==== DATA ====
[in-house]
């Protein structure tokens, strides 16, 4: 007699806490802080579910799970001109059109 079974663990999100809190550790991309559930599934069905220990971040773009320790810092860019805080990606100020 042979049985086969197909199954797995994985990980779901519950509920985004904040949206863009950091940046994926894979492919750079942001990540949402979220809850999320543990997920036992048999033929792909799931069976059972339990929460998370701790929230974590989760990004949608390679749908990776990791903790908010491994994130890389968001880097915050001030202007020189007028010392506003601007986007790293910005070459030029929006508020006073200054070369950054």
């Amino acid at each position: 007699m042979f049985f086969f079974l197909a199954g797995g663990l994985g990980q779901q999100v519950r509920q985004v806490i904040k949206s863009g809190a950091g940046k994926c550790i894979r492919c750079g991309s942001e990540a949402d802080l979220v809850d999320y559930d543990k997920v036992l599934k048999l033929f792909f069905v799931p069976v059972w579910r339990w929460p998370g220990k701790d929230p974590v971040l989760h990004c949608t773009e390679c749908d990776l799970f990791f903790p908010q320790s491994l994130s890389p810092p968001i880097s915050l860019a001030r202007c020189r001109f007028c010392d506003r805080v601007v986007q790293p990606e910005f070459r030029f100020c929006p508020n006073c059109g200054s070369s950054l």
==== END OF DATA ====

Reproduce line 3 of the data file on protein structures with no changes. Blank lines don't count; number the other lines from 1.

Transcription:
């Amino acid at each position: 007699m042979f049985f086969f079974l197909a199954g797995g663990l994985g990980q779901q999100v519950r509920q985004v806490i904040k949206s863009g809190a950091g940046k994926c550790i894979r492919c750079g991309s942001e990540a949402d802080l979220v809850d999320y559930d543990k997920v036992l599934k048999l033929f792909f069905v799931p069976v059972w579910r339990w929460p998370g220990k701790d929230p974590v971040l989760h990004c949608t773009e390679c749908d990776l799970f990791f903790p908010q320790s491994l994130s890389p810092p968001i880097s915050l860019a001030r202007c020189r001109f007028c010392d506003r805080v601007v986007q790293p990606e910005f070459r030029f100020c929006p508020n006073c059109g200054s070369s950054l």